The Mae Ngad Reservoir is located in Mae Tang district, and the Mae Kuang Udomtara is located in Doi Saket district, Chiang Mai province, Thailand. It serves as an important area for agriculture and fisheries in northern Thailand. There are many aquatic animals, in particular cyprinoid fish, which serve as the intermediate hosts for trematode parasites that are causes of fish-borne zoonotic parasitic diseases. Trematodes of the genus Haplorchis (Heterophyidae) are found in the small intestines of various definitive hosts, such as birds, cats, dogs, and rats. Humans and other definitive hosts are infected by eating raw freshwater fish containing encysted metacercariae. Thus, the present study was designed to investigate the prevalence of heterophyid metacercariae in freshwater fish in northern Thailand.

Trematodes are parasites of various animals; they are dorsoventrally flat and hermaphroditic, and require one or more intermediate hosts. To complete their life cycle, specific species of intermediate hosts must be available for trematode development. Infections are food-borne and are now emerging as a major public health problem, with more than 50 million people infected globally [1]. A series of developmental stages occur within the snail hosts (sporocysts and rediae), eventually producing cercariae, which are released into the water. These cercariae then encyst in the tissues of freshwater fish (cyprinoid fish) and become metacercariae. When infected freshwater fish are ingested raw, the metacercariae infect the human host. In Southeast Asia, especially Thailand, eating raw fish is a tradition. Fluke diseases, caused by fish-borne trematodes, are therefore common in this region. Several species of metacercariae of medically important flukes have been reported [2-4]. In northern Thailand, fluke diseases remain a common public health problem. Therefore, this project was designed to determine the prevalence of metacercariae in cyprinoid fish in water reservoirs (the Mae Ngad and the Mae Kuang Udomtara in Chiang Mai province). The epidemiological information collected will help to develop a prevention strategy for public health.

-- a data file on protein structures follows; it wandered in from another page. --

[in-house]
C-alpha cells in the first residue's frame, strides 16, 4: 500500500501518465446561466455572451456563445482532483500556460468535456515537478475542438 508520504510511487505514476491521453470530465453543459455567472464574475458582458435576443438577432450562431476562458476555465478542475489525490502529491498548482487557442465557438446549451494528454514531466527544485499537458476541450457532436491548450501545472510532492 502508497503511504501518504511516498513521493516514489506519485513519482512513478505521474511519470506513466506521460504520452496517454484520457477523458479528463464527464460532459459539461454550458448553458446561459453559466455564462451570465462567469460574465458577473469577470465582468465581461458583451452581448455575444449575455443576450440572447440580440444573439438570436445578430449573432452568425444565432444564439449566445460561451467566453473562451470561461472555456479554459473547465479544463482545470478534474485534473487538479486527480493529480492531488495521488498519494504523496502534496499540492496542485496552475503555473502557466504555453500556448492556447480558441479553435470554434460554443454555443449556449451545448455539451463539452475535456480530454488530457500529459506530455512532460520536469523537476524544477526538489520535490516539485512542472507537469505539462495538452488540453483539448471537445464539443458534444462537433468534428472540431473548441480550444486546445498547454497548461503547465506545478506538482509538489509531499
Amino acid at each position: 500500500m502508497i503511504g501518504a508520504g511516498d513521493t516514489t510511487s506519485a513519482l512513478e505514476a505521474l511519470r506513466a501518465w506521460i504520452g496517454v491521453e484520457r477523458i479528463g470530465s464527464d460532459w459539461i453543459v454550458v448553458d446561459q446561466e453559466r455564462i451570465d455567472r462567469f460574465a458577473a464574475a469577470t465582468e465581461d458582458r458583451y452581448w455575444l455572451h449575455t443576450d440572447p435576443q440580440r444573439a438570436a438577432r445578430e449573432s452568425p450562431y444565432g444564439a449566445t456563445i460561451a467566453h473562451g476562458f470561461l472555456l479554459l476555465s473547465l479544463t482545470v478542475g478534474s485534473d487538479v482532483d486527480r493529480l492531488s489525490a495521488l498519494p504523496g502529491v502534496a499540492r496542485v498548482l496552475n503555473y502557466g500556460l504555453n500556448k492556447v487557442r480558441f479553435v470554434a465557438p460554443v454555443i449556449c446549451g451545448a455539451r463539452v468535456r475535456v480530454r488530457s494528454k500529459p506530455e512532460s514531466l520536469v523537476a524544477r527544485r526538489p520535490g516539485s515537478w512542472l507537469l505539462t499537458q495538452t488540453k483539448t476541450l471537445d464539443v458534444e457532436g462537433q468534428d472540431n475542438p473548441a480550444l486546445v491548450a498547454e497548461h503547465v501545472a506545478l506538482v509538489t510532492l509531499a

A survey of metacercariae from freshwater fish was carried out at 2 reserviors, the Mae Ngad (UTM 47Q E 503200, 47Q N 2119300) and the Mae Kwong (UTM 47Q E 513000, 47Q N 2092600) reservoirs of Chiang Mai province (Fig. 1). The fin muscles of the fish were removed for collection of metacercariae using 1% pepsin digestive solution in normal saline (1 ml conc. hydrochloric acid, 1 g pepsin, 99 ml 0.85% sodium chloride solution for 1.3 hr at 37℃). The digested material was then rinsed with 0.85% sodium chloride solution and examine for metacercariae.